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      Parenting through Pinterest

      A Nielsen study showed moms are 61 percent more likely to visit Pinterest than the average American.

      In an age where social media is king, more and more parents head to the internet as their resource.

      Pinterest has grown to be one of the top sites that moms in the U.S. visit.

      Jen Drew is a mom, a teacher, and an avid Pinterest user.

      When she isn't surfing the Pinterest app, you can find her organizing crafts for her kids.

      "I could live without it, it'd be rough, I'd have to go back to finding everything the hard way," Drew said. "But it does make things easier."

      She is one of the more than 70 million people using Pinterest.

      While the site can give you ideas for just about anything, there's a growing issue centered around striving to be the perfect parent.

      Clinical Counselor Malinda Vogel has seen this problem first hand.

      "It is definitely turing parenting into a competitive sport, because the image of what your life is or what you're doing, is becoming more important than the reality," Vogel said. "As long as you can make it look like you're the world's best parent, that is becoming the goal over being a good parent."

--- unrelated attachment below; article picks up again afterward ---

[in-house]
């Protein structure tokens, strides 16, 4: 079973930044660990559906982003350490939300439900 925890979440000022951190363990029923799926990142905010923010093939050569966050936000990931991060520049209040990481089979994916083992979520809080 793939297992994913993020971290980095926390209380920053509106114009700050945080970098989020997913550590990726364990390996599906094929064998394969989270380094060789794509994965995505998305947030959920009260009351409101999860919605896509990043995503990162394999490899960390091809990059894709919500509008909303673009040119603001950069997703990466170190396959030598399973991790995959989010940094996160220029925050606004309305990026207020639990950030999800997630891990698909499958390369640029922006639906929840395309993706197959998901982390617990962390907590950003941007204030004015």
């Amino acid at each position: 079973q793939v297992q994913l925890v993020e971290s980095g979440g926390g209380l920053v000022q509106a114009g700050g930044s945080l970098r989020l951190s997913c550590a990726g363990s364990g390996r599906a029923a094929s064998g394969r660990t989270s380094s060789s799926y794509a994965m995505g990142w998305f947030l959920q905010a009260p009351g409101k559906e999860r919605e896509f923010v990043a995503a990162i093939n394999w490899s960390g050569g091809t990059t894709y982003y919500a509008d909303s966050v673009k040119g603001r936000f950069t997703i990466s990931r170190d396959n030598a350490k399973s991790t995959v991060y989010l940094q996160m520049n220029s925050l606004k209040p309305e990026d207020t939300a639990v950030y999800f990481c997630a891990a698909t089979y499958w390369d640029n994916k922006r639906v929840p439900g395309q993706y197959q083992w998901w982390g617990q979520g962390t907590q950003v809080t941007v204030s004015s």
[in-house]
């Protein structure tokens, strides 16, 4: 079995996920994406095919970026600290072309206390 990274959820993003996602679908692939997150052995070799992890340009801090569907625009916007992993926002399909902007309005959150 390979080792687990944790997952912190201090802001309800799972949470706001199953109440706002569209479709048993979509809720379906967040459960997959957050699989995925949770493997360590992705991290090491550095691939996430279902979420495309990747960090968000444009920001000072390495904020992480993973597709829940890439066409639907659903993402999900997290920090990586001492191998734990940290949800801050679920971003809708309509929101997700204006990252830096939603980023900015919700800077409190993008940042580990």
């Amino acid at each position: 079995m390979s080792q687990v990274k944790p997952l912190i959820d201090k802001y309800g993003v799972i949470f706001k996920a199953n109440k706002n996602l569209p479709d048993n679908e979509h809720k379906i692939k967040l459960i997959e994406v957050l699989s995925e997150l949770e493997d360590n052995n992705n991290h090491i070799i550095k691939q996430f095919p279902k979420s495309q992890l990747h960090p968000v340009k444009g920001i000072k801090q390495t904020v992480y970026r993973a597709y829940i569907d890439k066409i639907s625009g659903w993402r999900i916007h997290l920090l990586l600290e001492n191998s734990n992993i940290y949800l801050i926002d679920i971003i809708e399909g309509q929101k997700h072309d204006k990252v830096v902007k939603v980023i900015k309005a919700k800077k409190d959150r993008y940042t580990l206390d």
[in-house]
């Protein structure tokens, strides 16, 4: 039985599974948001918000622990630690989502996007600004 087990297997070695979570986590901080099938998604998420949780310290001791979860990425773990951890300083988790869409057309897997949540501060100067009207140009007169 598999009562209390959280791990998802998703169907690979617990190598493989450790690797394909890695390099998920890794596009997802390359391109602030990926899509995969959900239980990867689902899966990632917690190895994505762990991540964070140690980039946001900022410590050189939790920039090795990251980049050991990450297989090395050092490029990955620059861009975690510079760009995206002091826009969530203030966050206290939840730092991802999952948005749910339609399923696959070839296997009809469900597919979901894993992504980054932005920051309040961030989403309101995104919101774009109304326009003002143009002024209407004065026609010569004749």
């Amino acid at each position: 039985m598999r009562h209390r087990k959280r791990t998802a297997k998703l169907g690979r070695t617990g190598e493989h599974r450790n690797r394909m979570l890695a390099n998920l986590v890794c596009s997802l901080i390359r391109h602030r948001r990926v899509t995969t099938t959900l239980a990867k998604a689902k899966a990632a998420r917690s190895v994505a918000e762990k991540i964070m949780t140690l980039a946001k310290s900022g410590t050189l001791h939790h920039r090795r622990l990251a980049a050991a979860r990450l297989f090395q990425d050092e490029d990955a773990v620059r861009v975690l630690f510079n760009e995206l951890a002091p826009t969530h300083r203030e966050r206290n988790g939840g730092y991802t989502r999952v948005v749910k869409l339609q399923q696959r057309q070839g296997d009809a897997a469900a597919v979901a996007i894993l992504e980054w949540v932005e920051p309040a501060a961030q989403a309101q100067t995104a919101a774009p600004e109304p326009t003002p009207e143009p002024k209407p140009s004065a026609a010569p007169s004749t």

Vogel thinks Pinterest itself isn't causing the stress, but instead bringing it out in people who already prone to that.

      "If you have these images that it looks like everybody around you is just this perfect, wonderful, amazing, awesome mom or dad and they're always doing everything exactly right, and you're already feeling low, that's just going to intensify that for you," Vogel said.

      Media overload has shown to be one of top causes of stress in adults.

      Mom of two Bobette Cawthon says it can get overwhelming sometimes for her to be on the site. But when that feeling comes around, she stops looking.

      "We have to do it this way or it's the wrong way, or we have to keep up and make the best cupcakes to take to the soccer game or the dance recital, because someone else did that," Cawthon said.

      For Cawthon, it's not about being perfect, it's about being available, and taking some time away from the pinning.

      "Sometimes the time that we spend on those social websites, we probably should be spending listening to our children," Cawthon said.

      Drew thinks Pinterest is still a great tool for parents to use. As long as her kids are along side her, she's happy.

      "As long as your with your child, and they are actively engaged with you and talking with you, then I think that's what makes a good parent," Drew said.

      A Nielsen study showed moms are 61 percent more likely to visit Pinterest than the average American.